• Mon. Dec 4th, 2023

Review: Scottish Opera’s Ainadamar

ByEmily Moffett

Nov 11, 2022

Rating: 4 out of 5.

The Scottish Opera’s Ainadamar is a fountain of cascading memories, effortlessly transporting its audience through time. Journeying from Mariana Pineda’s act of liberalist rebellion in 1830, to Lorca’s execution in the Spanish Civil War, to the 1969 death of his muse Xirgu, Ainadamar presents a multitude of tragic images. The opera, sung entirely in Spanish, explores the politics of art, the power of the written and spoken word, and the legacy of a country of vivid cultural beauty in times of unrest. Ainadamar, by Argentinian composer Osvaldo Golijov, is a veritable triumph of music and flamenco dance. 

In Ainadamar, Golijov seamlessly blends musical genres and creates an opera grounded in history with opulent modern touches. The talented cast have luxuriously passionate voices that do justice to Golijov’s artistic vision. Acting as a recurring motif throughout the opera, the plaintive ballad of Mariana is mesmerising. Furthermore, the sensual flamenco music and the light-hearted rumba create a varied mix of historic musical modes that complement the beautiful eeriness of the ballad. The clever use of electronic sounds of gunshots and trickling fountain water remind the audience the production was first staged in 2003. 

Margarita Xirgu (Lauren Fagan) is the opera’s protagonist and dictates the non-linear timeline. Xirgu remembers her relationship with Federico García Lorca (Lauren Fagan), the famous playwright and poet. Lorca, an idealistic gay man, remains in Spain at the start of the Civil War, insisting he has an artistic responsibility to stay. This decision ultimately costs him his life. Just like his hero, Mariana Pineda, Lorca becomes a revolutionary symbol of resistance. After Lorca’s execution, a grieving Xirgu continues to perform the role of Mariana in Lorca’s play. As she approaches the end of her life, she tells her story to her student, Nuria (Julieth Lozano).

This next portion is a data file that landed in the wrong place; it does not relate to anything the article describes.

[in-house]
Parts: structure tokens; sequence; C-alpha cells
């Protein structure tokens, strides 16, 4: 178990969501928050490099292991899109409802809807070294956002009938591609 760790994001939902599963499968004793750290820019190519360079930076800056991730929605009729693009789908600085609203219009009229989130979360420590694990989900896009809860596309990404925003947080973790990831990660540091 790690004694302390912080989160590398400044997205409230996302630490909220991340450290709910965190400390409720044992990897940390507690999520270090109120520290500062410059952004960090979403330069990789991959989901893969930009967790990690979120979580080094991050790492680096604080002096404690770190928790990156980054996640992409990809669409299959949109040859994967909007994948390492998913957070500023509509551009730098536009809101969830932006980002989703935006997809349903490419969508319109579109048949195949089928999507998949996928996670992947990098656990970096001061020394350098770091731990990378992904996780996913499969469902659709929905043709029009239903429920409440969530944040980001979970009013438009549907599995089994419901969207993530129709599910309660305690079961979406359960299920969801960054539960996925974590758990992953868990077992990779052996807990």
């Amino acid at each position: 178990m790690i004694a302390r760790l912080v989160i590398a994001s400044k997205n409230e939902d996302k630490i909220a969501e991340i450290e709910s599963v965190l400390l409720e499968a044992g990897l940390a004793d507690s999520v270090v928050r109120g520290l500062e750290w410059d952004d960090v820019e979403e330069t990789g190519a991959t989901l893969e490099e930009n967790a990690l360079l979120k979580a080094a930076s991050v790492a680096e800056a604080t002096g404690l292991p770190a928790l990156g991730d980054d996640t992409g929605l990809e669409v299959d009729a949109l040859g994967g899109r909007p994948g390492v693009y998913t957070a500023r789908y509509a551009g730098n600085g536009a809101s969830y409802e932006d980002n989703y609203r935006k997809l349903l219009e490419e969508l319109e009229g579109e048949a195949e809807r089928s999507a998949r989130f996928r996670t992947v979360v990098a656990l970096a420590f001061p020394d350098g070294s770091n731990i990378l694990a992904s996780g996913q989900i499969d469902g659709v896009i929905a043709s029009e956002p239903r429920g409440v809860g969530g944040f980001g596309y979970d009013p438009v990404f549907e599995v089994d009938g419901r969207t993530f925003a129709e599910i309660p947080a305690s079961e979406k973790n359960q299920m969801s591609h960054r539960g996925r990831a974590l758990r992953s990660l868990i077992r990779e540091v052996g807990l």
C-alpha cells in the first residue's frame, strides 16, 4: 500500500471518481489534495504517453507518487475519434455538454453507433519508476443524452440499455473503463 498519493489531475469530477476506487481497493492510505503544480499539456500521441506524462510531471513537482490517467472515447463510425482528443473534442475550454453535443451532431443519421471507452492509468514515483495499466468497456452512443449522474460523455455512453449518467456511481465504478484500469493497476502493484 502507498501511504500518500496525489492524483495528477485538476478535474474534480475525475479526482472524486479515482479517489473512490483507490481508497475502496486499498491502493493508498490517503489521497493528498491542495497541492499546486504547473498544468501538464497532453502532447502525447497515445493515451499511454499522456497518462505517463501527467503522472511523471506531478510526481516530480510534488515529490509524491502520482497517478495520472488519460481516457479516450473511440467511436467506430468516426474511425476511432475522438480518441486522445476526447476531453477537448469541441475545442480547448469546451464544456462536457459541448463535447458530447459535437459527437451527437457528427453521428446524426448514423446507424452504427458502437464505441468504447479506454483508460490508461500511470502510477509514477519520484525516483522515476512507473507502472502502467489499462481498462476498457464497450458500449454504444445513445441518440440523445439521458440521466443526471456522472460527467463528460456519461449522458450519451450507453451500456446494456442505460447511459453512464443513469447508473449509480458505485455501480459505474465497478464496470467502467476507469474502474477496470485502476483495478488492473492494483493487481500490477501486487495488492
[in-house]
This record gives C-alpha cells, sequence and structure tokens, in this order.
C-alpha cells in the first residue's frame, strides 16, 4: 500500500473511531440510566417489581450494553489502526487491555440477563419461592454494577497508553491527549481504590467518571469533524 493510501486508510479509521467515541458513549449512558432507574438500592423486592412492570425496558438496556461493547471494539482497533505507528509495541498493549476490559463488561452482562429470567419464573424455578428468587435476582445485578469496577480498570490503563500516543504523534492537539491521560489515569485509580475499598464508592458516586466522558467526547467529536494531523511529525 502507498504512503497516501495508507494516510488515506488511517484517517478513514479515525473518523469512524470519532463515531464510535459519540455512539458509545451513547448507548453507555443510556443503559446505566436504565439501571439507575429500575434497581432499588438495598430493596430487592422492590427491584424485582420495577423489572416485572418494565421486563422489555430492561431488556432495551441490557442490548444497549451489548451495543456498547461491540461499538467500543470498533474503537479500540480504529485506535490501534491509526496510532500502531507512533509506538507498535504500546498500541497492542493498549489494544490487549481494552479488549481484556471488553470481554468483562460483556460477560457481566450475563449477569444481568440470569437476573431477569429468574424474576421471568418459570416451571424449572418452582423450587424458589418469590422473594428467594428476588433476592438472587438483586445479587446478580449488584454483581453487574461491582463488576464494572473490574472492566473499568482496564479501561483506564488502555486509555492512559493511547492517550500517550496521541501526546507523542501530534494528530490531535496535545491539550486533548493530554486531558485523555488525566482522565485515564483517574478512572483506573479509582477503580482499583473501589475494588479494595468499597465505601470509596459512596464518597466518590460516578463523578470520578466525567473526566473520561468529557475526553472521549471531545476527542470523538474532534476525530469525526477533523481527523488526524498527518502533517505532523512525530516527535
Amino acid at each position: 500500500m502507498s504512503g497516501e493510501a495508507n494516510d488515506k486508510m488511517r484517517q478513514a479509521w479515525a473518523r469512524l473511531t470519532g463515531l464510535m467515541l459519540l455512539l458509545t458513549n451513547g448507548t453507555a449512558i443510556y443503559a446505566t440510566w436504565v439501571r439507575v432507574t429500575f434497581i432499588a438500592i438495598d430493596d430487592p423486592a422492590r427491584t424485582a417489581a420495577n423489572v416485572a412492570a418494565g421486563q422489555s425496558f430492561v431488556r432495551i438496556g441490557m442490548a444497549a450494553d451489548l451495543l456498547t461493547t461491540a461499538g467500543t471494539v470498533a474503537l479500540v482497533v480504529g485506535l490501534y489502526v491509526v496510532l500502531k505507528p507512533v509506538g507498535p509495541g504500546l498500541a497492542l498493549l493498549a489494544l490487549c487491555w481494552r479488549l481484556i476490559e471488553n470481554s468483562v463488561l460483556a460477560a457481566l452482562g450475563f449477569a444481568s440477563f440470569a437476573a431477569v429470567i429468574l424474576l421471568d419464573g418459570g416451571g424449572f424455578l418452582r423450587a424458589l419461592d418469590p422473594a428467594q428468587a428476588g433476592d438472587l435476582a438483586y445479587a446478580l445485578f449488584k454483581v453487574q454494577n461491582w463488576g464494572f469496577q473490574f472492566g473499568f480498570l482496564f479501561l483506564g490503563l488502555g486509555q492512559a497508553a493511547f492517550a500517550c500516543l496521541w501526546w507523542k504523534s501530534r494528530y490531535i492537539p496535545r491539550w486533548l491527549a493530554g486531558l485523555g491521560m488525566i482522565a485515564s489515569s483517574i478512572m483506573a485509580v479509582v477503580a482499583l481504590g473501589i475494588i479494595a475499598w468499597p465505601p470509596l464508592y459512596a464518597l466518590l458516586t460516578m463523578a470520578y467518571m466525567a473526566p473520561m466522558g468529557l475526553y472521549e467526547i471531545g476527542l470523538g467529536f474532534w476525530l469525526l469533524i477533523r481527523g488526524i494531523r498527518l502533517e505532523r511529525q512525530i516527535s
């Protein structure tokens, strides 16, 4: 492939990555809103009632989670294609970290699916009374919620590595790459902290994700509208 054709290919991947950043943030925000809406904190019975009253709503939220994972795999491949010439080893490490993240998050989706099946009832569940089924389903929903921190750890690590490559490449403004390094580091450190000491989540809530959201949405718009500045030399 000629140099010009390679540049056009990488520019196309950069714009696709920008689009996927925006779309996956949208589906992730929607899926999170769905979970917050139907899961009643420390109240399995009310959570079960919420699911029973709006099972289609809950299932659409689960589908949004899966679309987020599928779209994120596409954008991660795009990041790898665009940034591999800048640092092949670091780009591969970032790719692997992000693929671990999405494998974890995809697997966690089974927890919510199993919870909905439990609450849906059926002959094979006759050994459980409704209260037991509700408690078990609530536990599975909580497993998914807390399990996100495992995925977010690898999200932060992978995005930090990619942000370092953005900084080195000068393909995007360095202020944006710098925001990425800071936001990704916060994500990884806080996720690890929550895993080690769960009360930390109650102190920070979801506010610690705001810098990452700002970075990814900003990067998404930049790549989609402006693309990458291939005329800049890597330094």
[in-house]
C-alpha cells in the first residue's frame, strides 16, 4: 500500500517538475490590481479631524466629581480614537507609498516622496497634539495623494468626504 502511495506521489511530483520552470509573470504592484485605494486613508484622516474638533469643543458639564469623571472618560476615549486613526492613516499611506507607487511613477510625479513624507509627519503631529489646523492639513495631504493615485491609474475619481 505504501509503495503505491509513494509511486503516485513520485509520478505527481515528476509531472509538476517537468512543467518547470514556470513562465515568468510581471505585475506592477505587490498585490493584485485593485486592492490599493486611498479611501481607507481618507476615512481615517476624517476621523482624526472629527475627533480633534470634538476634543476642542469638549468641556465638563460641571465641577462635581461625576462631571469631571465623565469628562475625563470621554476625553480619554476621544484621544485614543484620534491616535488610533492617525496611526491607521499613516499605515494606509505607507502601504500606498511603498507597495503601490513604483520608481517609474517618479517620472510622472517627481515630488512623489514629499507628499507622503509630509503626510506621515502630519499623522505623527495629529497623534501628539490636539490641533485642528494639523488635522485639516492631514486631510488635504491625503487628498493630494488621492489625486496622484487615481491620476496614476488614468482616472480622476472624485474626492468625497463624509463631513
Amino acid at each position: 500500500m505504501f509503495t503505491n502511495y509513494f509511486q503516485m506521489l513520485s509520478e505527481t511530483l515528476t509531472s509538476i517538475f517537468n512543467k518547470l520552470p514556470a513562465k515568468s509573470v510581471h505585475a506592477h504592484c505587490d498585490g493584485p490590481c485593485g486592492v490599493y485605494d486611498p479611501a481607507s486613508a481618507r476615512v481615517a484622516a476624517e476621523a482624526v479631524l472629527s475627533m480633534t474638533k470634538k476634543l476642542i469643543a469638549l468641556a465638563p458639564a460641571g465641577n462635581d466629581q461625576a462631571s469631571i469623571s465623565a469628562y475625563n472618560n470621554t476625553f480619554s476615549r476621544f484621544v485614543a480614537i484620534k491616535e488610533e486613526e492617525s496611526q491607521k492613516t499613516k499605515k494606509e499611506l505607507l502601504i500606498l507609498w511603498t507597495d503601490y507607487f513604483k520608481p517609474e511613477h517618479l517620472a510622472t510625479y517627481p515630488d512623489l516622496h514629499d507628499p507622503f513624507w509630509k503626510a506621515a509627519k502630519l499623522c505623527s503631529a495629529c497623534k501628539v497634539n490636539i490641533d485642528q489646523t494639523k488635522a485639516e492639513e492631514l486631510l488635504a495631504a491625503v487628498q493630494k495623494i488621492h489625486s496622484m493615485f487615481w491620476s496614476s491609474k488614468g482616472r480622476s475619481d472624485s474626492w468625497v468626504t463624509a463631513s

Suspended stones, delicate star-like lights, and a levitating light bulb create a mesmerising final scene for Xirgu’s death. Although Lorca and Mariana Pineda are the more renowned martyred heroes, Xirgu is undeniably the heroine of Ainadamar. In this opera, Xirgu’s memories are the glue which holds the production together, and her voice, literally and metaphorically, is the unifying beauty that memorialises heroic martyrdom and the power of theatre. 

Visually, the show is stunning. Flamenco dancers dazzle with their deliciously sensual movements and Xirgu’s decadent red dress captivates the audience as it whirls across the stage. The fountain, a circular electronic screen made of falling slivers of light, is another strikingly beautiful addition to the set. Ainadamar, in Arabic, means ‘fountain of tears’ and refers to the site of Lorca’s execution. The haunting image of the fountain is echoed through the entirety of the performance through this creative instrumentation of stage design.

I cannot recommend Ainadamar enough. The opera, although tragic, is ultimately a tale of resilience. Xirgu’s tenacious dedication to preserving Lorca’s legacy is a testament to the power of her love. Sensuality, tragedy, and beauty intertwine to create an unforgettable viewing experience. Es magnifica. 

Festival Theatre, November 8th-12th, 7:30 

Images photographed by James Glossop, provided to The Student via Press Release